For most Americans, transit doesn’t serve the complexity of most of their adult lives.
Carrying large packages, suitcases, or shopping bags on transit is awkward at best and impossible at worst.
Rather than maintain transit systems in a state of good repair, the transit industry has chosen to build more transit lines that it can’t afford to maintain.
Housing, jobs, and other destinations are so diffused throughout American urban areas that they don’t generate the large numbers of people moving from one point to another that mass transit needs to work.
As the state struggles to fund roads and bridges, there is no justification for forcing rural or low-income Coloradans to subsidize wealthier Front Range residents who want to buy a second or third vehicle.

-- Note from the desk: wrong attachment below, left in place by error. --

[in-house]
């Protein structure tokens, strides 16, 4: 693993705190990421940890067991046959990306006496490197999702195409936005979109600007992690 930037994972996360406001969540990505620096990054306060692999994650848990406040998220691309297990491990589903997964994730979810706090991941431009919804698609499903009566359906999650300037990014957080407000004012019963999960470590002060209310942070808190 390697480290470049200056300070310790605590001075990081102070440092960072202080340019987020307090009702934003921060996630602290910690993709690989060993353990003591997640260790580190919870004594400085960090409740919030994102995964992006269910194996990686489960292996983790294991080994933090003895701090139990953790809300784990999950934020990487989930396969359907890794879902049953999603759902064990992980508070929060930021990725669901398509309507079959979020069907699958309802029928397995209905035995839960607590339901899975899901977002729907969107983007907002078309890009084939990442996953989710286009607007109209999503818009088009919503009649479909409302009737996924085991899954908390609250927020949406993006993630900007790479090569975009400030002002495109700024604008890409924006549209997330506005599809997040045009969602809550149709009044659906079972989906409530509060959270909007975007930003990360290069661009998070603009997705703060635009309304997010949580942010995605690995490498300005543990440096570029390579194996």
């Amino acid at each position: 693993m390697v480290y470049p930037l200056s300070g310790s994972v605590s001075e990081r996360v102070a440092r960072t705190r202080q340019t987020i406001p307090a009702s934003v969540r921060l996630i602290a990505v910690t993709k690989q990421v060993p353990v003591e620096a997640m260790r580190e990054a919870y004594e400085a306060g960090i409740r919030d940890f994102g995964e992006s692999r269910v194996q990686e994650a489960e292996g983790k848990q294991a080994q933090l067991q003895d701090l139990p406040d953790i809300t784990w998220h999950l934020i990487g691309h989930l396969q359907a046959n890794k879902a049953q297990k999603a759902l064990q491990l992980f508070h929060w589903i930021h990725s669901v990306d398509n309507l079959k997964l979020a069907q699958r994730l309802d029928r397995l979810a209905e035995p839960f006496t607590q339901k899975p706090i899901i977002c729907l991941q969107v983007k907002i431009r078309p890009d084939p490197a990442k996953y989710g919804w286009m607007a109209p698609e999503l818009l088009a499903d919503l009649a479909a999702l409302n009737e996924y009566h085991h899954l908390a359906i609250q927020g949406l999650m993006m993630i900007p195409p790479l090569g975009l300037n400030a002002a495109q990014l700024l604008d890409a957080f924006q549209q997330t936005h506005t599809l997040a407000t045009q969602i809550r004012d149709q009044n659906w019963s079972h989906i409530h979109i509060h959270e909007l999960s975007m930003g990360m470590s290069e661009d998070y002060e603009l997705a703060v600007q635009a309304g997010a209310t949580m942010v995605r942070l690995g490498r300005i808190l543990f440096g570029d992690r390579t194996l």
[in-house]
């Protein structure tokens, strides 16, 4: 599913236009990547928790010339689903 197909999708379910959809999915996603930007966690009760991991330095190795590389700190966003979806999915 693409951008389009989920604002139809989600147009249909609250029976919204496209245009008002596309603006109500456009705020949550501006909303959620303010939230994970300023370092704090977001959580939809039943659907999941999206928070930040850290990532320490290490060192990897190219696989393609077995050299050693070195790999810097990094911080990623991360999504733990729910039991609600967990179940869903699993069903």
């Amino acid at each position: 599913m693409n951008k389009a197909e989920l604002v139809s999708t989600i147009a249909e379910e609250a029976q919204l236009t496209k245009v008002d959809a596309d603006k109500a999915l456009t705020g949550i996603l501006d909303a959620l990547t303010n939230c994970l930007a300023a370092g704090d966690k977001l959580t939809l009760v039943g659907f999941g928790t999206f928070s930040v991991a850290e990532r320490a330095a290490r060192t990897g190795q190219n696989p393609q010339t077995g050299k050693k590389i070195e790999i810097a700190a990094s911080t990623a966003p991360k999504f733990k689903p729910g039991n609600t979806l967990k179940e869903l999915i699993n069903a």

Bottom line: If you already have a car, the variable cost of taking your car on any particular trip will be far less than the cost of riding transit.
Making transit systems work for more people would require using more small-box transit: small buses, vans, and so forth.
Taken as a whole, urban transit averages 14.1 mph, less than half the speed of driving in most cities.
Much of the city/suburb debate is a struggle over who gets to tax residents of an urban area.
The convenience of short travel times enhances each person’s participation in the free market.